Where's your enterprise data now?
Where's your enterprise data now?
What about tools that cleanly shutdown an OS, and wiped RAM just before cycling the power supply? Maybe linked with the computer's bluetooth sensor (to detect that the user has moved a certain distance away). Some systems have motion sensors now too - I can see ways to integrate, say, detection of a strong shock (such as slamming the laptop lid down, or someone snatching the system and trying to run)...
Frankly - if your data security needs are so sensitive, that you're worried about someone snatching the system from you while its running. You're going to need to give up some luxuries of convenience.
Stick with the 2MP and higher resolution cameras though; don't be baited by unreasonably expensive ~600TVL cameras often found in bulk at popular electronic stores. When it comes to forensic identification requirements of 50+ pixels per foot, those lower resolution analog cameras are junk.
For us, we wanted to catch a thief, and to record their actions while onsite. If they hear a siren, maybe they'll leave sooner, maybe not. With a camera and well secured recorder, we'd hope to have a good shot at identifying a thief. Adding battery power and offsite wireless transmission of data helps even further. Pay-as-you go WiMAX services like www.yourkarma.com help keep those costs down.
Also check out www.networkcameracritic.com for an excellent list of 2MP+ PoE enabled IP cameras (they recently reviewed a nifty 10MP fisheye camera). Stay away from the wireless cameras, as they tend to be less reliable than hard-wired (and you'll still need to run power to them anyways).
Been an iPhone user since day one - best decision ever.
dragging down the Windows brand with them.
Heh - Windows is already a terrible OS, needs no help from others: only continues to survive, where its already entrenched.
Their "newish" XBox product has lost nearly three billion in the decade its been on market as well. The latest (still unreleased) model is getting really harsh reviews, for doing things such as dropping backwards compatibility, and it still hasn't even hit the market yet.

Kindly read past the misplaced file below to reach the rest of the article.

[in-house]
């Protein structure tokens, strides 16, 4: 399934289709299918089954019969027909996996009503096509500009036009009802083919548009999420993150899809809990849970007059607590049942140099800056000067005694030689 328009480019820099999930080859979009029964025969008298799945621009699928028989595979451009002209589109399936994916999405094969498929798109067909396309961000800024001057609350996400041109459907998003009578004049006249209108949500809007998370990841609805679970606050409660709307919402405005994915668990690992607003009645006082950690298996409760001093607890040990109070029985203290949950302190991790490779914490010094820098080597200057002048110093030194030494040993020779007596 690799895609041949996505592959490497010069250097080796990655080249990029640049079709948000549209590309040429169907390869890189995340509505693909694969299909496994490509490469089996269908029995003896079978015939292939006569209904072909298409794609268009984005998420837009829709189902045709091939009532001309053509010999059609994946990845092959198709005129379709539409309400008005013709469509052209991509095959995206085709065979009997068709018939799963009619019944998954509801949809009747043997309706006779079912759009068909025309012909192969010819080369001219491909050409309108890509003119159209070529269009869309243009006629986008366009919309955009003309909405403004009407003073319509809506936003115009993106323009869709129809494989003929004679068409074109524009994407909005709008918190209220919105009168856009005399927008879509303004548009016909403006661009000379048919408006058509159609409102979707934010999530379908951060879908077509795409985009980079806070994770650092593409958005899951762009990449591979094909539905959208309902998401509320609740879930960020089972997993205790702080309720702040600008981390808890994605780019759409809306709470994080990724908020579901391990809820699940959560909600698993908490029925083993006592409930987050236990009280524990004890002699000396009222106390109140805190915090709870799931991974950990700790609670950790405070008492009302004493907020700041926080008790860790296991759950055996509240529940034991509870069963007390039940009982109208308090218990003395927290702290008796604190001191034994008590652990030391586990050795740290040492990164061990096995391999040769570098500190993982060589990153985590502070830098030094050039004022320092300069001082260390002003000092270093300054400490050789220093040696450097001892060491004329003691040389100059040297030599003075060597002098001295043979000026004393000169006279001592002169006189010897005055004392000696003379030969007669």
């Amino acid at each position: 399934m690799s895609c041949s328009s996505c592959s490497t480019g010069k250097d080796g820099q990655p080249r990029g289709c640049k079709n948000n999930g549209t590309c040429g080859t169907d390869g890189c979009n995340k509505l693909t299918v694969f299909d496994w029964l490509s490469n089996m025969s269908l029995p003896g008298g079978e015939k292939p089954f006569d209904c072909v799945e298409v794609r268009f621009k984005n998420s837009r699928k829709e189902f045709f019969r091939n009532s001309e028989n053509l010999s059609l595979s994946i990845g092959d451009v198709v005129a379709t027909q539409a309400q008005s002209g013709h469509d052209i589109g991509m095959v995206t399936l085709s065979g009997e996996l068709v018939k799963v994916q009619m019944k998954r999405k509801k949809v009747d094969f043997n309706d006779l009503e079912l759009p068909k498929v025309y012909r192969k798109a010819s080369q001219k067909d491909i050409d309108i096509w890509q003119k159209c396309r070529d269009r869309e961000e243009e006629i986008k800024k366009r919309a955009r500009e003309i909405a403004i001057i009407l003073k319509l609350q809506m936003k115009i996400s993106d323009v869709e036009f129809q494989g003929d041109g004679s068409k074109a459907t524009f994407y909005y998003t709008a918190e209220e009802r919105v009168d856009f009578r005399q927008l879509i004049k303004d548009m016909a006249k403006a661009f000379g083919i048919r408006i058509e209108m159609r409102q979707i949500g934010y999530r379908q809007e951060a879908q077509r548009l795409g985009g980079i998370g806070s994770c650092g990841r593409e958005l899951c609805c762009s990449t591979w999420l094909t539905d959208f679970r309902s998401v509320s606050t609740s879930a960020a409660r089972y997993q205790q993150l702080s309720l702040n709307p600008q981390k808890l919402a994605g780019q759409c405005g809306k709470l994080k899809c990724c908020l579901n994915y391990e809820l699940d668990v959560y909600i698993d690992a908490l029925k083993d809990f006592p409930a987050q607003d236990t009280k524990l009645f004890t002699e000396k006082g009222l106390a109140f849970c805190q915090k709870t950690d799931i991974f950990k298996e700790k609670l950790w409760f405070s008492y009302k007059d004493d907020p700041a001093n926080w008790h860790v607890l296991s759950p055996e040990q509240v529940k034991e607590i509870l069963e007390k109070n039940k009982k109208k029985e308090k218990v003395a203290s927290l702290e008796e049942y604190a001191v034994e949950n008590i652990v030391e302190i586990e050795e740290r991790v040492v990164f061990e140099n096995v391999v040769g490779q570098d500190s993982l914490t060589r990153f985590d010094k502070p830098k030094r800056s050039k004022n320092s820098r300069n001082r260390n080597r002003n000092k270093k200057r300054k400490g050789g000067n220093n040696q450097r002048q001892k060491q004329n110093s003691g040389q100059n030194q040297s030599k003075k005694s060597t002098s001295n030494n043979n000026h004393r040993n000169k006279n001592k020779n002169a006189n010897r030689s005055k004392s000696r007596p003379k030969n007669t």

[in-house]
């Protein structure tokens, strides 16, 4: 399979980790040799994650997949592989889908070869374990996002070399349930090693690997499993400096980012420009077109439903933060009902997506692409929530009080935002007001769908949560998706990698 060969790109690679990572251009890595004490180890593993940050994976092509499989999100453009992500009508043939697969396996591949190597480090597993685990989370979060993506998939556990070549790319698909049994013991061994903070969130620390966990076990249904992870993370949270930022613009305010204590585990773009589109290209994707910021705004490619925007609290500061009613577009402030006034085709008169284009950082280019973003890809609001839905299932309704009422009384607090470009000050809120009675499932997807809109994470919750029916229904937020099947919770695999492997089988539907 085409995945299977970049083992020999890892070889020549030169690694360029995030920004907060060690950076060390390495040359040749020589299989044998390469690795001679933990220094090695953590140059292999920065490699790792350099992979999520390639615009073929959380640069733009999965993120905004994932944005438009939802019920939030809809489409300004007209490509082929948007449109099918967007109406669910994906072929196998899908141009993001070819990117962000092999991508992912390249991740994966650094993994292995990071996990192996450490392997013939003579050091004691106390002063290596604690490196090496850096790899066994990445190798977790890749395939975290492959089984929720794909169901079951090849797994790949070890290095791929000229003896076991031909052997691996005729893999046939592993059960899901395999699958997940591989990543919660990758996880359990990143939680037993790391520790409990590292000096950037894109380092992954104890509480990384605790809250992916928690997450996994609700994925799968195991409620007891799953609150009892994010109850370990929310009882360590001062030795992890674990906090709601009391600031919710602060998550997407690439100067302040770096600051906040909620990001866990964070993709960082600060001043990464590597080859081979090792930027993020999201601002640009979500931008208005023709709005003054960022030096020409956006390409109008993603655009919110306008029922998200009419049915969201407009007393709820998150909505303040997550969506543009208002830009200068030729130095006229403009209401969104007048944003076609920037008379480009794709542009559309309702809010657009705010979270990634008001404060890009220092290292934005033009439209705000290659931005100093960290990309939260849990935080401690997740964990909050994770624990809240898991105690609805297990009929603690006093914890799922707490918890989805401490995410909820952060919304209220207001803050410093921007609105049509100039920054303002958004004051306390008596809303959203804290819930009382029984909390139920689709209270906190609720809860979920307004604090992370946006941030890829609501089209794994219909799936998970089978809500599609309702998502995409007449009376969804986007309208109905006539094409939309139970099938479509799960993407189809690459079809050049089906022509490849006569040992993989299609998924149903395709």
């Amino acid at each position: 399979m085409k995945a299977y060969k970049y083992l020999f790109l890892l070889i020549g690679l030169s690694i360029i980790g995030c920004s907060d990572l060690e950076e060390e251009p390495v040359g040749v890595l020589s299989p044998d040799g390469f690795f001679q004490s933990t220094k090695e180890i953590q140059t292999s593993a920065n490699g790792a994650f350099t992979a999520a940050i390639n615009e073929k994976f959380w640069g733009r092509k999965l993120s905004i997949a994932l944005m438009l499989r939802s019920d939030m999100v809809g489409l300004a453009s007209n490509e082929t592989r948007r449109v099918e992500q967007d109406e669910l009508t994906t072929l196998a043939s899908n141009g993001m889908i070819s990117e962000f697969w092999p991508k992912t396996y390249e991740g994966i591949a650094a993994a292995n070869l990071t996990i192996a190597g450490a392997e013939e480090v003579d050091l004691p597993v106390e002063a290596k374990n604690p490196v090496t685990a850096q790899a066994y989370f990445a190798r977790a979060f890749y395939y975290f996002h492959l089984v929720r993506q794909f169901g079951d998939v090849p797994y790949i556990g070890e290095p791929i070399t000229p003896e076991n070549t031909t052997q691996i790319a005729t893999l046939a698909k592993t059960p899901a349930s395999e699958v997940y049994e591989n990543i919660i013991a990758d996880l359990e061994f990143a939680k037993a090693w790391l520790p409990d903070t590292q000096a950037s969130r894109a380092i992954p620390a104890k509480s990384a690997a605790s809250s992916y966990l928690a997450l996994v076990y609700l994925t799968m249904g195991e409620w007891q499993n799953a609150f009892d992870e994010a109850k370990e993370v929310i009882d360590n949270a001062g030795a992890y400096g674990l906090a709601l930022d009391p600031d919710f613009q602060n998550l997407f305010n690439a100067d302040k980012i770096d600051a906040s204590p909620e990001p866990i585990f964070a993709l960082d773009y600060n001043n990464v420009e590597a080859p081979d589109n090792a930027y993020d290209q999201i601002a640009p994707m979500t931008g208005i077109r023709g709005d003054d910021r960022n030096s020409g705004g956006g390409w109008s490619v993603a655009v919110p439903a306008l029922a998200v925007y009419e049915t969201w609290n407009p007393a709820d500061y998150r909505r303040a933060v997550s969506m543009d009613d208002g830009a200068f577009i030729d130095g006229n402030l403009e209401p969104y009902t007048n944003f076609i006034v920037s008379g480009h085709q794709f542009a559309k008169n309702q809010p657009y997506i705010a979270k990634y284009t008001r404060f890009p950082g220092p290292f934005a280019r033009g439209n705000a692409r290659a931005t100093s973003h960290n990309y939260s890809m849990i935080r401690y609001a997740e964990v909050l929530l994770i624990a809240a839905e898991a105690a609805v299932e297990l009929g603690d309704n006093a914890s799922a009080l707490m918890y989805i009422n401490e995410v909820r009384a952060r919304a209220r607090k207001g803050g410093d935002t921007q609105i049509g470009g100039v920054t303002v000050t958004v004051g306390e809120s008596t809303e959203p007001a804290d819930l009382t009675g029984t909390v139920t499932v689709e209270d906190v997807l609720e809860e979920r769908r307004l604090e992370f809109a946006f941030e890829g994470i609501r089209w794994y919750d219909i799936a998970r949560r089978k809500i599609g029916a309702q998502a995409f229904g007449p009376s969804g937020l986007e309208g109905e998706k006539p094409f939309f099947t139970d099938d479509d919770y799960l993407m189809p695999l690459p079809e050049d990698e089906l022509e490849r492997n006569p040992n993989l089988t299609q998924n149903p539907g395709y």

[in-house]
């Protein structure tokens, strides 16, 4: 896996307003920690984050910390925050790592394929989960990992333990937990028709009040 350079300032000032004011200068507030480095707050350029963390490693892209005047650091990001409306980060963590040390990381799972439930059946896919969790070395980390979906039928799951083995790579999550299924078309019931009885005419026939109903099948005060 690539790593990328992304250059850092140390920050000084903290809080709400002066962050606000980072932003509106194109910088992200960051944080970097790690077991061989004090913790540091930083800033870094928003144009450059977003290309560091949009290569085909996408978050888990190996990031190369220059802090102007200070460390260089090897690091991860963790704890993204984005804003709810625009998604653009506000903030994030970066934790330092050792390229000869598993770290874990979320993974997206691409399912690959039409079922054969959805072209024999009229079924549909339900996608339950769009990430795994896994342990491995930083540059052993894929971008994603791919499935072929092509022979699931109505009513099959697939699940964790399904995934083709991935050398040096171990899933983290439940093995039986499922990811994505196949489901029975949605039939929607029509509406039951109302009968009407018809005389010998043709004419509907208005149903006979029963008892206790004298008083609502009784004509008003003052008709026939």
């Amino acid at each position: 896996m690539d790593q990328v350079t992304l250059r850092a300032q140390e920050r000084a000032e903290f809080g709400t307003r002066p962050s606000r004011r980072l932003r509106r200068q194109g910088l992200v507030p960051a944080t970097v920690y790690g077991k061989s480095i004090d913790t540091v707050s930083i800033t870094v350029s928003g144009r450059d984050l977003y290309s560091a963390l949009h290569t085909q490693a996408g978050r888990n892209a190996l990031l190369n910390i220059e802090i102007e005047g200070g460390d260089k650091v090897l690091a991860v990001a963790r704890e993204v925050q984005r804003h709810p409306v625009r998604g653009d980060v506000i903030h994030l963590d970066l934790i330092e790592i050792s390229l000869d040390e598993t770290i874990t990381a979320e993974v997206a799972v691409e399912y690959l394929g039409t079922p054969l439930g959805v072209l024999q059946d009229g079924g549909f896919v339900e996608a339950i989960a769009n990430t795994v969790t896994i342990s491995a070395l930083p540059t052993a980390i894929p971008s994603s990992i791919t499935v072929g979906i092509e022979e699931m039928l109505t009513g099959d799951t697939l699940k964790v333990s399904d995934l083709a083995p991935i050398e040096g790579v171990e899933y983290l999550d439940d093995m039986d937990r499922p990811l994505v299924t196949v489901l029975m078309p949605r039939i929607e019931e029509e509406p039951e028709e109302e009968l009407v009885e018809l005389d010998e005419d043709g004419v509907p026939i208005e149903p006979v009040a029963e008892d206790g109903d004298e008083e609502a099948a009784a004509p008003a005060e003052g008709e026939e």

Is Microsoft successful in any market, where they're not already entrenched?
The Skiff would have been a nice start, but then NewsCorp killed that...
If this idea takes hold, can we please see a decent touch-screen e-ink reader out there too? Something akin to the iPad's functionality, but with an e-ink screen...
One more critical point - all of this math assumes current levels of energy consumption. They do NOT factor in the huge spike in consumption that'll occur when vehicles and environmental/housing systems are powered solely by electricity alone. If we even start trying to GUESS at those resulting power requirements, and that shoves solar so far out of the picture, our grandchildren will mock our consideration of it...
Intresting link about new tech, but it was established by an earlier poster that we can't consider the "theory" stuff...so let's put aside that unproven technology for a moment and look at what the Real World can actually do Today.
Under perfect conditions the Earth receives no more than 1 kW/sq-meter.
This means that my 1kW/sq-meter reference is not limited by our technological level. This means that if solar panels were 100% efficient, and operated under perfect conditions, then the maximum that anyone can hope to draw is 1kW per square meter of solar collectors...period.
Perfect conditions would effectively be high-noon on a clear day. At any other time in the day, the Sun’s rays are perpendicular to the ground. The actual amount decreases as the angle of the Sun’s rays vary from perpendicular. Any cloud cover is going to further reduce the amount of energy that is hitting the surface of the planet.
On a typical "perfect" day, one could hope to collect maybe 5kW of power per square meter. Throw in clouds, rain and other typical factors (such as panel cleaniness & existing peak 20% panel efficency levels), and now we're dropping averages to somewhere well under 1W per square meter per day over the course of a typical year.
So, you're right, using current and emerging technolgies (none of which have been proven to consistently exceed ~20% efficency), if we were able to cover somewhere around 20-30% of the direct-sun-facing surfaces of New York with solar panels, then current energy needs would be met. Let's put that into perspective: less than 1% of New York's current direct-sun-facing surfaces are covered by roads/asphalt. Multiply that coverage by 20 or 30; covering 20-30% of the state, and you can now visualize what solar panels would mean as a primary energy source.
I've said it once, so I'll repeat & clarify again, as a general or broadly-utilized energy source solar is a joke; solar has its purpose in specific and local/regional use-cases only.
Geothermal (damn, forgot that one earlier), wind & nuclear are where the math starts to yield more realistic options.